Price hikes leaving people hungry from Jakarta to Memphis

The world's worsening food crisis has finally made the headlines and grim forecasts for the endemic problem are causing widespread panic. We asked our Observers in Cameroon, Indonesia, Haiti and the USA to tell us how they're affected by the crunch.


Indonesia: "A kilo of rice has gone from 3500 rupiah (€20 cents) to 4700 rupiah (€31 cents) since January"

Dian runs an outdoor restaurant in Jakarta.

In our warung [street restaurant] we sell nasi goreng [fruit rice] like everyone does. It's the national dish. Even though the cost of a kilo of rice has gone from 3500 rupiah (€20 cents) to 4700 rupiah (€31 cents) since January, we're trying not to raise the prices just yet, unlike the other warungs which are charging 1000 rupiah for their nasi goring. We're waiting because we're scared of losing clients. To compensate we cook more non-rice dishes like soup and meat skewers.

However, we won't hold out too long because the price of rice is far from the only in problem in Asia. Most Indonesian dishes contain ground pepper. The price has increased four-fold in two months so that it's now 40,000 rupiah [€2.70] per kilo. For us it's even more important than rice. And then you've got kerosene for cooking the food. Not only has the price per litre shot up from 3,000 rupiah [€20 cents] in January to 8,000 rupiah now, it's become almost impossible to get hold of any. Because of this, we've changed our kerosene fuelled cookers to gas ones. It's expensive, but easier to find. Last January we were making 40% profit. Now we're only making five. And obviously, nobody's had a raise."

Dian's restaurant

Cameroon: Government-fixed prices is not working for shop owners

Since protests against the high cost of living in February, when a hundred people died, the government decided to stop taxing certain basic foodstuffs (rice, flour and fish etc.). This measure made little difference to poor families, so the authorities then decided to try out a system of fixing prices.

Ibrahim is in charge of Mont Cameroon, a subsidised food produce market situated opposite the central market in Yaoundé.

We signed this draft-agreement with the trade minister, who fixes the prices. We follow the rules; using these set lower prices. But we won't be able to keep up with this after we've sold our current stocks, we don't make enough profit. When we get our next delivery; we'll have to increase the prices a bit."

According to one of our Observers in Yaoundé, Mohamadou Houmfa, the market traders - unhappy with the price controls put in place by the government - are on the point of striking.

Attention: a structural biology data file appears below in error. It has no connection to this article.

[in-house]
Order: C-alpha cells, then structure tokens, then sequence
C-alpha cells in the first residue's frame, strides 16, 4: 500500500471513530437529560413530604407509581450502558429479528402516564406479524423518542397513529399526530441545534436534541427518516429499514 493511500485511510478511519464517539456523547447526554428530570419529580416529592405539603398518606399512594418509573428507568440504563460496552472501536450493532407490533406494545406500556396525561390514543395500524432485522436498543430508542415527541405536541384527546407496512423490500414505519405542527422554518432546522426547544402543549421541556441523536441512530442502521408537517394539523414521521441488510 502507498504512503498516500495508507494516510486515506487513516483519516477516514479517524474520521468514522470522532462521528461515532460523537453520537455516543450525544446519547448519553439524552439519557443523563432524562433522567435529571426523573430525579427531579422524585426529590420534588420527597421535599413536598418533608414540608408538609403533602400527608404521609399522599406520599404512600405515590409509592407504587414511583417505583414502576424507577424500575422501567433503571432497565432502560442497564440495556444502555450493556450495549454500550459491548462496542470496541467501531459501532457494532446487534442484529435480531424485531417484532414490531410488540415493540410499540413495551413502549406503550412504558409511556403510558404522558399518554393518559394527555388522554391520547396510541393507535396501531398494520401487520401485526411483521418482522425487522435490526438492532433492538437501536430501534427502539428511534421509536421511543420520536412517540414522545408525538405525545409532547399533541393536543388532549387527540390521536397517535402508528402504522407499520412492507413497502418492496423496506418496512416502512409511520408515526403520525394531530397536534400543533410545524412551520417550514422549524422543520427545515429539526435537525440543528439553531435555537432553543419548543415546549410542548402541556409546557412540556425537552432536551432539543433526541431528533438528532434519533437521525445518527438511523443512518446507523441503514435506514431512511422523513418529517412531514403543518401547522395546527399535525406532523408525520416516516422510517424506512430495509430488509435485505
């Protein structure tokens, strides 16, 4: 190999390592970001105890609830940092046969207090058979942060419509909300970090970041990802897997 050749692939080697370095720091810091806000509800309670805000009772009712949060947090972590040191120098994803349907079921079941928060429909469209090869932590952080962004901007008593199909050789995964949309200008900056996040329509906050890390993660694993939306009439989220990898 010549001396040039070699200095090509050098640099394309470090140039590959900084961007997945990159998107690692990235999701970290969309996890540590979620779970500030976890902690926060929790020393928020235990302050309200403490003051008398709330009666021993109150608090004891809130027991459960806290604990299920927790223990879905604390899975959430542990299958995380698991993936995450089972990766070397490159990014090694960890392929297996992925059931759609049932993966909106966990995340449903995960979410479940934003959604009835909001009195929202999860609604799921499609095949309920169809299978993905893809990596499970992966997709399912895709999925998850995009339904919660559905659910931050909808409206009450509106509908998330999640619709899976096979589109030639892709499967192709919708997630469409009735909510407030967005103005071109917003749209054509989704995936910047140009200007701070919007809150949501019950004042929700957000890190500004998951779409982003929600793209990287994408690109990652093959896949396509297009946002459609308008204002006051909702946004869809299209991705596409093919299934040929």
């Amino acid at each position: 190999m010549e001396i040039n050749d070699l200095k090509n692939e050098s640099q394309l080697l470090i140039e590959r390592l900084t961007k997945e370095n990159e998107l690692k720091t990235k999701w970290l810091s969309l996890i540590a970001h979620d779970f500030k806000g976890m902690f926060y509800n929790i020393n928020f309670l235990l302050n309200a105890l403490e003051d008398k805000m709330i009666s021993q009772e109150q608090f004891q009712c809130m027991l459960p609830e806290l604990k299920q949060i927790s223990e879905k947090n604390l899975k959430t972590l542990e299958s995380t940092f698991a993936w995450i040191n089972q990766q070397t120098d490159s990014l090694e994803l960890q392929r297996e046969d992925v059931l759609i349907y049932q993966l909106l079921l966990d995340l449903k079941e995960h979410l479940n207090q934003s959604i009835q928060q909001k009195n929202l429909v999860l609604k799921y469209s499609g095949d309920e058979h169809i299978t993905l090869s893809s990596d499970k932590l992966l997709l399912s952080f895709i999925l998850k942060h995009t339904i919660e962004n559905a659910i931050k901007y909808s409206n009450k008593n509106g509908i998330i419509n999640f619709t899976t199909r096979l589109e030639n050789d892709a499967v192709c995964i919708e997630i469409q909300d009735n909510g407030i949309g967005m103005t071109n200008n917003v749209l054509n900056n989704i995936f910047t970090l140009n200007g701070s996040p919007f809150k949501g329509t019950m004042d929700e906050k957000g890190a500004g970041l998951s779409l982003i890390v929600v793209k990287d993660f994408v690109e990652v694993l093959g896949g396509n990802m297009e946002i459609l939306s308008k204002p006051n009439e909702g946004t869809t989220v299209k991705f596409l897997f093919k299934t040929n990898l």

Ibrahim's shop in Yaoundé

USA: "You have to choose between buying groceries and putting gas in your car"

Lynn is a freelance researcher from Memphis, Tennessee, USA. She earns around $300 - 400 (€200 - 260) per month. The global food crisis has caused spikes in prices for some foods in the US, notably rice and flour, but has not hit US consumers as hard as people in poorer countries. Lynn is feeling the pinch from another commodity: gasoline, the price of which has risen by more than 15% this year. Her blog.

I have cut back just about all I can until there's very little to cut back. I don't have cable or any TV service at all anymore. I don't carry a mobile phone service contract anymore, I have prepaid that I really only use mostly for emergencies and the occasional important necessary call. I can't cut out Internet service, no, because then I can't work. I don't, as a rule for around the house, buy soda anymore, don't even buy tea or juice - I drink water. (...) I eat one meal a day (...) Snacks - nope. Fruit - I'd love to have fruit around, at least bananas or something, but a lot of that's gotten too expensive to think about buying on a regular basis too. I drive a compact car. A COMPACT. And yet it's costing over $30 to fill up the tank from empty. Come on. Today was maybe one of the most telling days of all for me. I have a total of about $0.92 in cash to last me until the end of this month... with almost ten days to go.

My situation is worse than most people's but there are definitely people who are having to make choices between buying groceries or putting gas in their cars, or make other severe cutbacks and/or changes in order to deal with gas costs right now. I'm hearing of layoffs and inability to find jobs constantly. Anybody who has never really been able to save up money in the past has got to be struggling right now just under the crunch of the gasoline prices alone."